Do you have a dog that often feels fearful or worried? If so, you're likely spending a lot of time searching for tips on how to calm a reactive dog.
Recognizing when your dog is feeling afraid is really valuable, but it's also important that you understand what you can do to help them feel less fear in their day-to-day life.
That's where expert trainer Lyz Knight comes in. An accredited trainer, and fear free certified professional, Knight has a wealth of experience working with reactive dogs.
In a helpful post shared to Instagram, Knight shares her top five tips on how you can support your anxious dog — and number two is particularly important.
Check out the post in full below, or read on for a summary of everything Knight had to say...
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1. Comfort your dog: "Comfort and reassure them when they are distressed," advises Knight. "Comforting your dog will not reinforce their fear — it can actually help them feel less worried. So offer comfort to your dog when they're feeling afraid."
2. Reduce the intensity: "Get distance from whatever is causing your dog stress. Encourage them to move into a different room, find a quiet street to hang out on for a moment, or tuck yourself behind a car or tree to reduce the intensity of visual stressors."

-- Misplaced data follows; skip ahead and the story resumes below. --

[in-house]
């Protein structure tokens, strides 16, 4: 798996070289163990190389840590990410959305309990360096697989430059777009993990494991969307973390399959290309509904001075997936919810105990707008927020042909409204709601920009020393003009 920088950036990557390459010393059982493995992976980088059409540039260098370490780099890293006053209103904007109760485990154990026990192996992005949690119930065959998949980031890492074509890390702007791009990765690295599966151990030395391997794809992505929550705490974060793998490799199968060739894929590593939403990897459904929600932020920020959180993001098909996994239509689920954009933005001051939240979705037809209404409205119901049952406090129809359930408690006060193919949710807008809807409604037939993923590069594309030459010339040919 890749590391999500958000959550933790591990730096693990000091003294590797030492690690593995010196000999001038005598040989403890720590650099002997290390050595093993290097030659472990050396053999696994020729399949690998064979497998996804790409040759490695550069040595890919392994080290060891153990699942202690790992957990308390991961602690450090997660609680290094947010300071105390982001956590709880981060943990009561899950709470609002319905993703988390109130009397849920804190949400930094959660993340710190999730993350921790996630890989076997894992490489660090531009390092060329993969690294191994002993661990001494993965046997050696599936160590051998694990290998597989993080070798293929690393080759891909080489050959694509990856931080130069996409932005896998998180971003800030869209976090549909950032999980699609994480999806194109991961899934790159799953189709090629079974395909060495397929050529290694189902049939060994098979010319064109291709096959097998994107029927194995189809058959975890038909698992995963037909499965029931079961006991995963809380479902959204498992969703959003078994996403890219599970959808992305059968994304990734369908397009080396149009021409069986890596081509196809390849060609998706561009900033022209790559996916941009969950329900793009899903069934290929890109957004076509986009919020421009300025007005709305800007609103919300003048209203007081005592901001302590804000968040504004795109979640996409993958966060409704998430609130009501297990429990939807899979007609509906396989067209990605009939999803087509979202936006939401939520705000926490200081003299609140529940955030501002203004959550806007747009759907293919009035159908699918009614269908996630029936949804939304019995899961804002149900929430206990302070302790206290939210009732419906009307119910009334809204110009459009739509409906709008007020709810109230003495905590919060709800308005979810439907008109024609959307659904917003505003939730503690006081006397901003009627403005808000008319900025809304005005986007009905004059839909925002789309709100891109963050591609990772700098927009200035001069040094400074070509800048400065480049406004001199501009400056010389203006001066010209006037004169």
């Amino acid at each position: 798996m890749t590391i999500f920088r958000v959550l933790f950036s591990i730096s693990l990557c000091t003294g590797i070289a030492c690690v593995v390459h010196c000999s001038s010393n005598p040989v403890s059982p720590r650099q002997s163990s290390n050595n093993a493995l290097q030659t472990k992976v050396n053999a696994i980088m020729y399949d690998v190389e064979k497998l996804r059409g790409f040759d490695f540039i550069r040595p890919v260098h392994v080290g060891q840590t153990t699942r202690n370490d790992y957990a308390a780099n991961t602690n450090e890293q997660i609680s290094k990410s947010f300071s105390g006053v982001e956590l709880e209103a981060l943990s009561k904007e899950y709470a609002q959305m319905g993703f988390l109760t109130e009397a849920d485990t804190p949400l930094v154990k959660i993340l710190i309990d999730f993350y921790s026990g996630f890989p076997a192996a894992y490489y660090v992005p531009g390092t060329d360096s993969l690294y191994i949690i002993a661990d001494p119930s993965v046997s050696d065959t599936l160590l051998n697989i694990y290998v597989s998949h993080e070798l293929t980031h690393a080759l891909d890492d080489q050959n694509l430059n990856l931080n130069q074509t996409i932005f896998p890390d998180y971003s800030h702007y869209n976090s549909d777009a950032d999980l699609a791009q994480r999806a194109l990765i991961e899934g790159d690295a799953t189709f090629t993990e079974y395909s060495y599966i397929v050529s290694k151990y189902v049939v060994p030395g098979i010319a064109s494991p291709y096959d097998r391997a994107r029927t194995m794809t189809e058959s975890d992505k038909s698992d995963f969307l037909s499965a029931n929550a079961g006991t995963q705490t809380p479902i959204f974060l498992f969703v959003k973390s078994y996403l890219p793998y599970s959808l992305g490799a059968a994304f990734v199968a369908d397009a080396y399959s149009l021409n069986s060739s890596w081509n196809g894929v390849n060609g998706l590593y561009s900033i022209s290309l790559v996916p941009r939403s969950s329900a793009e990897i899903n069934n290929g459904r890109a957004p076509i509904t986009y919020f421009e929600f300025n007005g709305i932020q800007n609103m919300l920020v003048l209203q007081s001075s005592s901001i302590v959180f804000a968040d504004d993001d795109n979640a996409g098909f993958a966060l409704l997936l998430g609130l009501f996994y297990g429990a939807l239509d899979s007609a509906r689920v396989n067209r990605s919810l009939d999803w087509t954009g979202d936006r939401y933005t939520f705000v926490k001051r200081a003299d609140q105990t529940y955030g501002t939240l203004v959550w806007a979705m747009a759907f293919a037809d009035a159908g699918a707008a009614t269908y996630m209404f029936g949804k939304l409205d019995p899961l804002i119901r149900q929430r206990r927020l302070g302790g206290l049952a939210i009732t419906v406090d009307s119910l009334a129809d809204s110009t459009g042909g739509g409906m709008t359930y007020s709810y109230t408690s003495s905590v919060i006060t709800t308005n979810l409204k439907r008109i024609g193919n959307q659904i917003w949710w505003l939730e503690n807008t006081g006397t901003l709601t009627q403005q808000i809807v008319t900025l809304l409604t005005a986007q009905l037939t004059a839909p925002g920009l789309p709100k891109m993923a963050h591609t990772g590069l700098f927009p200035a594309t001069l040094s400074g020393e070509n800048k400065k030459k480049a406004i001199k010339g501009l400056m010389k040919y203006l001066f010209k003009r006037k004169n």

3. Management is your friend: "Use management to prevent access or reduce exposure to the stressful thing," explains Knight. "Leashes, baby gates or fences, window film, and white noise are all helpful management elements that can be beneficial for nervous dogs."
4. Work with a pro: "Enlist the help of a qualified positive reinforcement trainer. A trainer can help you pinpoint what might be causing your dog distress and come up with a customized plan to help them feel more comfortable."
5. Chat with your vet: Knight says that if all else fails, it's worth speaking with your vet. "For dogs who are experiencing consistent stress, or who aren't able to avoid stressful situations, medication can make a big difference in helping them cope."
Anxiety in dogs is more common than you think and can cause stress to both your pet and you.
For extra support, we recommend reaching out to a qualified behaviorist, who will be able to work with you and your dog 1:1.
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Kathryn is a freelance writer who has spent the past three years dividing her writing time between her two great loves - pets and health and wellness. When she’s not busy crafting the perfect sentence for her features, buying guides and news pieces, she can be found hanging out with a very mischievous Cocker Spaniel and a super sassy cat, drinking copious amounts of Jasmine tea and reading all the books.